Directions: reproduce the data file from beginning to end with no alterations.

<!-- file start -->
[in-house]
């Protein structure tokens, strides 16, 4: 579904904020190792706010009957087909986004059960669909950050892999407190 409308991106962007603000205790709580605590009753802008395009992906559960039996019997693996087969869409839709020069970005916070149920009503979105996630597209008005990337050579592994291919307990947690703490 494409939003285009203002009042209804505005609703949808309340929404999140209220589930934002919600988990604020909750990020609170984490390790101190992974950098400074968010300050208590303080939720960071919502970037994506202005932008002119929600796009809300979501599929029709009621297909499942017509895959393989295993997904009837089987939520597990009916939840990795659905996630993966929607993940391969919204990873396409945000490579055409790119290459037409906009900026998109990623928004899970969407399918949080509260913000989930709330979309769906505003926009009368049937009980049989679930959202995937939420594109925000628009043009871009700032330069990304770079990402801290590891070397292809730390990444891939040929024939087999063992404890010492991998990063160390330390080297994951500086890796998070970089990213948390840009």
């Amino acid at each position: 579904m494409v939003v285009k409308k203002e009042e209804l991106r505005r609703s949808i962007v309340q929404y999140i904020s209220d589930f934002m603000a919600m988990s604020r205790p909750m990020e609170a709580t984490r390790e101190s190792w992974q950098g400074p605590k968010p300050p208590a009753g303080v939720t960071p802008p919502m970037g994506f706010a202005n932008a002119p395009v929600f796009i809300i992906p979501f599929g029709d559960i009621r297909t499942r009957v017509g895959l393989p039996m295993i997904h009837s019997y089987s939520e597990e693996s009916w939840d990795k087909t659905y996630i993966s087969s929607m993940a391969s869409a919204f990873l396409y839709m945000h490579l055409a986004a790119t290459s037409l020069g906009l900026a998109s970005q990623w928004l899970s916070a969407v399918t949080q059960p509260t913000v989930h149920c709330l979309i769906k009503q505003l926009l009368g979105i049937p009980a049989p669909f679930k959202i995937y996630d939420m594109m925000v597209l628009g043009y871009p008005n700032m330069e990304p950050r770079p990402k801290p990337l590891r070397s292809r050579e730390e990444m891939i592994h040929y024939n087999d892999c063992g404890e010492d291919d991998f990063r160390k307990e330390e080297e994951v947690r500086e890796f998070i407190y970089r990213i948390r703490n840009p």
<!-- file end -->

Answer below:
[in-house]
């Protein structure tokens, strides 16, 4: 579904904020190792706010009957087909986004059960669909950050892999407190 409308991106962007603000205790709580605590009753802008395009992906559960039996019997693996087969869409839709020069970005916070149920009503979105996630597209008005990337050579592994291919307990947690703490 494409939003285009203002009042209804505005609703949808309340929404999140209220589930934002919600988990604020909750990020609170984490390790101190992974950098400074968010300050208590303080939720960071919502970037994506202005932008002119929600796009809300979501599929029709009621297909499942017509895959393989295993997904009837089987939520597990009916939840990795659905996630993966929607993940391969919204990873396409945000490579055409790119290459037409906009900026998109990623928004899970969407399918949080509260913000989930709330979309769906505003926009009368049937009980049989679930959202995937939420594109925000628009043009871009700032330069990304770079990402801290590891070397292809730390990444891939040929024939087999063992404890010492991998990063160390330390080297994951500086890796998070970089990213948390840009």
């Amino acid at each position: 579904m494409v939003v285009k409308k203002e009042e209804l991106r505005r609703s949808i962007v309340q929404y999140i904020s209220d589930f934002m603000a919600m988990s604020r205790p909750m990020e609170a709580t984490r390790e101190s190792w992974q950098g400074p605590k968010p300050p208590a009753g303080v939720t960071p802008p919502m970037g994506f706010a202005n932008a002119p395009v929600f796009i809300i992906p979501f599929g029709d559960i009621r297909t499942r009957v017509g895959l393989p039996m295993i997904h009837s019997y089987s939520e597990e693996s009916w939840d990795k087909t659905y996630i993966s087969s929607m993940a391969s869409a919204f990873l396409y839709m945000h490579l055409a986004a790119t290459s037409l020069g906009l900026a998109s970005q990623w928004l899970s916070a969407v399918t949080q059960p509260t913000v989930h149920c709330l979309i769906k009503q505003l926009l009368g979105i049937p009980a049989p669909f679930k959202i995937y996630d939420m594109m925000v597209l628009g043009y871009p008005n700032m330069e990304p950050r770079p990402k801290p990337l590891r070397s292809r050579e730390e990444m891939i592994h040929y024939n087999d892999c063992g404890e010492d291919d991998f990063r160390k307990e330390e080297e994951v947690r500086e890796f998070i407190y970089r990213i948390r703490n840009p």